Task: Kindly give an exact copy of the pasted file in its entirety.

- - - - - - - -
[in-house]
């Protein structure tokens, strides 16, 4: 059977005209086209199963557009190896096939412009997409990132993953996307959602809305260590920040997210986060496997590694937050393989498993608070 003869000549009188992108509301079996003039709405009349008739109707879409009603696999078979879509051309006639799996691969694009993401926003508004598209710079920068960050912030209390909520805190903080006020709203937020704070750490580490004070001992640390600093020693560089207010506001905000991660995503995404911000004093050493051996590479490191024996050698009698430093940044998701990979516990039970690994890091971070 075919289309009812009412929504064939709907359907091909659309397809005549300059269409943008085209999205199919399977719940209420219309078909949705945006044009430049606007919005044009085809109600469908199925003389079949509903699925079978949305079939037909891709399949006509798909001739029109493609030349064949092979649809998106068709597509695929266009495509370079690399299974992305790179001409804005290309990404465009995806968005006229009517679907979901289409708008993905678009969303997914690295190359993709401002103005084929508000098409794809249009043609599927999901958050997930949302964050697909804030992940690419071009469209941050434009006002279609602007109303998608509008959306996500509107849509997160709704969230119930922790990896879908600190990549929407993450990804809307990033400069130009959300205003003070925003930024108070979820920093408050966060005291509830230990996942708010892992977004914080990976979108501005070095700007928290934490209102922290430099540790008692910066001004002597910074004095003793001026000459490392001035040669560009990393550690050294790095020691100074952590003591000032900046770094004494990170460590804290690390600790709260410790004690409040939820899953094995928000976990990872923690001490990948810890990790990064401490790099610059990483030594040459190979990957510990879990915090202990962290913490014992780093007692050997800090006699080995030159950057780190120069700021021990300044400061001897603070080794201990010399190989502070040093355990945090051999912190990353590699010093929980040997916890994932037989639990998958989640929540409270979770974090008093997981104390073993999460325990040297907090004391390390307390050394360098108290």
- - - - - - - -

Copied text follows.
[in-house]
């Protein structure tokens, strides 16, 4: 059977005209086209199963557009190896096939412009997409990132993953996307959602809305260590920040997210986060496997590694937050393989498993608070 003869000549009188992108509301079996003039709405009349008739109707879409009603696999078979879509051309006639799996691969694009993401926003508004598209710079920068960050912030209390909520805190903080006020709203937020704070750490580490004070001992640390600093020693560089207010506001905000991660995503995404911000004093050493051996590479490191024996050698009698430093940044998701990979516990039970690994890091971070 075919289309009812009412929504064939709907359907091909659309397809005549300059269409943008085209999205199919399977719940209420219309078909949705945006044009430049606007919005044009085809109600469908199925003389079949509903699925079978949305079939037909891709399949006509798909001739029109493609030349064949092979649809998106068709597509695929266009495509370079690399299974992305790179001409804005290309990404465009995806968005006229009517679907979901289409708008993905678009969303997914690295190359993709401002103005084929508000098409794809249009043609599927999901958050997930949302964050697909804030992940690419071009469209941050434009006002279609602007109303998608509008959306996500509107849509997160709704969230119930922790990896879908600190990549929407993450990804809307990033400069130009959300205003003070925003930024108070979820920093408050966060005291509830230990996942708010892992977004914080990976979108501005070095700007928290934490209102922290430099540790008692910066001004002597910074004095003793001026000459490392001035040669560009990393550690050294790095020691100074952590003591000032900046770094004494990170460590804290690390600790709260410790004690409040939820899953094995928000976990990872923690001490990948810890990790990064401490790099610059990483030594040459190979990957510990879990915090202990962290913490014992780093007692050997800090006699080995030159950057780190120069700021021990300044400061001897603070080794201990010399190989502070040093355990945090051999912190990353590699010093929980040997916890994932037989639990998958989640929540409270979770974090008093997981104390073993999460325990040297907090004391390390307390050394360098108290």